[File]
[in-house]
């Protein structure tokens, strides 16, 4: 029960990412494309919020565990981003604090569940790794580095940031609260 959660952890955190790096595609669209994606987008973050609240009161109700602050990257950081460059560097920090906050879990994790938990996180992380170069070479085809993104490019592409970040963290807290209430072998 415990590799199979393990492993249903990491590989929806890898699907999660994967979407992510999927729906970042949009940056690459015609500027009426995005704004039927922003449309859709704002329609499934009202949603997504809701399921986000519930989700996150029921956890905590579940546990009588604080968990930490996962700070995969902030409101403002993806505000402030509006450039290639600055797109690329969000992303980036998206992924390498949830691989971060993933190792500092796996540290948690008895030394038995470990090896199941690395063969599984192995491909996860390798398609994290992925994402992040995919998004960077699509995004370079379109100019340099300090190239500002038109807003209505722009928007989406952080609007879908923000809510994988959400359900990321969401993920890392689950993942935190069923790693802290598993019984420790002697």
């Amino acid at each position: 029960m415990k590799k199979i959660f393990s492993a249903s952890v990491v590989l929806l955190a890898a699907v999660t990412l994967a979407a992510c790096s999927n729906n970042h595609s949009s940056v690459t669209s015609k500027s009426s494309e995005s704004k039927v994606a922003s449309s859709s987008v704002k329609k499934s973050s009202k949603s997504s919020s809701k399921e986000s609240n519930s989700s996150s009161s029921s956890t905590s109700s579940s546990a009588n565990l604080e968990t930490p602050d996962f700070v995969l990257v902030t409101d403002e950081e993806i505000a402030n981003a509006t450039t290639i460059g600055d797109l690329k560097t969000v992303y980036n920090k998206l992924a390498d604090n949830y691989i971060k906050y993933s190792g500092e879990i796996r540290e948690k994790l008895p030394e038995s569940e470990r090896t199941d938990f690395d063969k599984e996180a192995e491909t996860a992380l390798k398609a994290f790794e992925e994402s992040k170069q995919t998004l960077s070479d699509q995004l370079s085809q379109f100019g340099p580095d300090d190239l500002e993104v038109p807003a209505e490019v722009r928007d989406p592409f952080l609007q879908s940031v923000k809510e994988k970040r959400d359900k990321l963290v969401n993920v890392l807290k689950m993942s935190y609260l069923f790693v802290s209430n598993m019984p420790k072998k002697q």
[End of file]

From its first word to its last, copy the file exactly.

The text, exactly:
[in-house]
């Protein structure tokens, strides 16, 4: 029960990412494309919020565990981003604090569940790794580095940031609260 959660952890955190790096595609669209994606987008973050609240009161109700602050990257950081460059560097920090906050879990994790938990996180992380170069070479085809993104490019592409970040963290807290209430072998 415990590799199979393990492993249903990491590989929806890898699907999660994967979407992510999927729906970042949009940056690459015609500027009426995005704004039927922003449309859709704002329609499934009202949603997504809701399921986000519930989700996150029921956890905590579940546990009588604080968990930490996962700070995969902030409101403002993806505000402030509006450039290639600055797109690329969000992303980036998206992924390498949830691989971060993933190792500092796996540290948690008895030394038995470990090896199941690395063969599984192995491909996860390798398609994290992925994402992040995919998004960077699509995004370079379109100019340099300090190239500002038109807003209505722009928007989406952080609007879908923000809510994988959400359900990321969401993920890392689950993942935190069923790693802290598993019984420790002697």
């Amino acid at each position: 029960m415990k590799k199979i959660f393990s492993a249903s952890v990491v590989l929806l955190a890898a699907v999660t990412l994967a979407a992510c790096s999927n729906n970042h595609s949009s940056v690459t669209s015609k500027s009426s494309e995005s704004k039927v994606a922003s449309s859709s987008v704002k329609k499934s973050s009202k949603s997504s919020s809701k399921e986000s609240n519930s989700s996150s009161s029921s956890t905590s109700s579940s546990a009588n565990l604080e968990t930490p602050d996962f700070v995969l990257v902030t409101d403002e950081e993806i505000a402030n981003a509006t450039t290639i460059g600055d797109l690329k560097t969000v992303y980036n920090k998206l992924a390498d604090n949830y691989i971060k906050y993933s190792g500092e879990i796996r540290e948690k994790l008895p030394e038995s569940e470990r090896t199941d938990f690395d063969k599984e996180a192995e491909t996860a992380l390798k398609a994290f790794e992925e994402s992040k170069q995919t998004l960077s070479d699509q995004l370079s085809q379109f100019g340099p580095d300090d190239l500002e993104v038109p807003a209505e490019v722009r928007d989406p592409f952080l609007q879908s940031v923000k809510e994988k970040r959400d359900k990321l963290v969401n993920v890392l807290k689950m993942s935190y609260l069923f790693v802290s209430n598993m019984p420790k072998k002697q």